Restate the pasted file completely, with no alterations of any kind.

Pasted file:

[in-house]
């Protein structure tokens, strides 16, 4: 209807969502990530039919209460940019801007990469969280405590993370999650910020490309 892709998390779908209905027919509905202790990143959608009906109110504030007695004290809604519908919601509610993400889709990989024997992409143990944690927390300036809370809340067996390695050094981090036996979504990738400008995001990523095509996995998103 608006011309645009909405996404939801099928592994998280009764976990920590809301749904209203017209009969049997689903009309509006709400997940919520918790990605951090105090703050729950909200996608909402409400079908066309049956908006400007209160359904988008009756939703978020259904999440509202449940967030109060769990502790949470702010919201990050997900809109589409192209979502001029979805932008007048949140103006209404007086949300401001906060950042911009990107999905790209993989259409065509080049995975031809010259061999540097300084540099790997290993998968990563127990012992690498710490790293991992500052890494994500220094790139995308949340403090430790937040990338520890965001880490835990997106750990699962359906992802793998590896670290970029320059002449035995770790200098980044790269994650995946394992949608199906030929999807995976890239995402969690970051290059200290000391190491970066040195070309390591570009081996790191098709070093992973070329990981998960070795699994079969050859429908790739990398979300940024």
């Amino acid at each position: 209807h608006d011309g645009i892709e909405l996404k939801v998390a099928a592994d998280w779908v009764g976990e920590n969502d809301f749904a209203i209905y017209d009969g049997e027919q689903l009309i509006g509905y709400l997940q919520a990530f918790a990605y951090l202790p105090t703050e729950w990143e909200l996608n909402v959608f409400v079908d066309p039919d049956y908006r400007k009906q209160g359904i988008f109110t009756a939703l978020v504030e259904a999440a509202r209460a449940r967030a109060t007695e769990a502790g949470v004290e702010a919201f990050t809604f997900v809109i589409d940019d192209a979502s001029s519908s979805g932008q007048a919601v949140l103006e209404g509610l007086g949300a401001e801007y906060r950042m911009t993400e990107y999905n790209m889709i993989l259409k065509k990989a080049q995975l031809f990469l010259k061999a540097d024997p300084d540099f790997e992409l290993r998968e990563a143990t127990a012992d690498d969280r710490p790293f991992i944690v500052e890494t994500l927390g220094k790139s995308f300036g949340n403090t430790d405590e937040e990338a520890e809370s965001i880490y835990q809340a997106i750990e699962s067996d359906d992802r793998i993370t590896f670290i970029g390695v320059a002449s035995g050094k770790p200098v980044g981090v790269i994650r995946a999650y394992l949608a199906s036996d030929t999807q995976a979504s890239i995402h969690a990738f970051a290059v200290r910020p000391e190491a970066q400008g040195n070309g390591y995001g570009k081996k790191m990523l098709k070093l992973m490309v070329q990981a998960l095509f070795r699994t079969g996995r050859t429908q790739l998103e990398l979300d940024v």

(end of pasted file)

[in-house]
């Protein structure tokens, strides 16, 4: 209807969502990530039919209460940019801007990469969280405590993370999650910020490309 892709998390779908209905027919509905202790990143959608009906109110504030007695004290809604519908919601509610993400889709990989024997992409143990944690927390300036809370809340067996390695050094981090036996979504990738400008995001990523095509996995998103 608006011309645009909405996404939801099928592994998280009764976990920590809301749904209203017209009969049997689903009309509006709400997940919520918790990605951090105090703050729950909200996608909402409400079908066309049956908006400007209160359904988008009756939703978020259904999440509202449940967030109060769990502790949470702010919201990050997900809109589409192209979502001029979805932008007048949140103006209404007086949300401001906060950042911009990107999905790209993989259409065509080049995975031809010259061999540097300084540099790997290993998968990563127990012992690498710490790293991992500052890494994500220094790139995308949340403090430790937040990338520890965001880490835990997106750990699962359906992802793998590896670290970029320059002449035995770790200098980044790269994650995946394992949608199906030929999807995976890239995402969690970051290059200290000391190491970066040195070309390591570009081996790191098709070093992973070329990981998960070795699994079969050859429908790739990398979300940024």
């Amino acid at each position: 209807h608006d011309g645009i892709e909405l996404k939801v998390a099928a592994d998280w779908v009764g976990e920590n969502d809301f749904a209203i209905y017209d009969g049997e027919q689903l009309i509006g509905y709400l997940q919520a990530f918790a990605y951090l202790p105090t703050e729950w990143e909200l996608n909402v959608f409400v079908d066309p039919d049956y908006r400007k009906q209160g359904i988008f109110t009756a939703l978020v504030e259904a999440a509202r209460a449940r967030a109060t007695e769990a502790g949470v004290e702010a919201f990050t809604f997900v809109i589409d940019d192209a979502s001029s519908s979805g932008q007048a919601v949140l103006e209404g509610l007086g949300a401001e801007y906060r950042m911009t993400e990107y999905n790209m889709i993989l259409k065509k990989a080049q995975l031809f990469l010259k061999a540097d024997p300084d540099f790997e992409l290993r998968e990563a143990t127990a012992d690498d969280r710490p790293f991992i944690v500052e890494t994500l927390g220094k790139s995308f300036g949340n403090t430790d405590e937040e990338a520890e809370s965001i880490y835990q809340a997106i750990e699962s067996d359906d992802r793998i993370t590896f670290i970029g390695v320059a002449s035995g050094k770790p200098v980044g981090v790269i994650r995946a999650y394992l949608a199906s036996d030929t999807q995976a979504s890239i995402h969690a990738f970051a290059v200290r910020p000391e190491a970066q400008g040195n070309g390591y995001g570009k081996k790191m990523l098709k070093l992973m490309v070329q990981a998960l095509f070795r699994t079969g996995r050859t429908q790739l998103e990398l979300d940024v």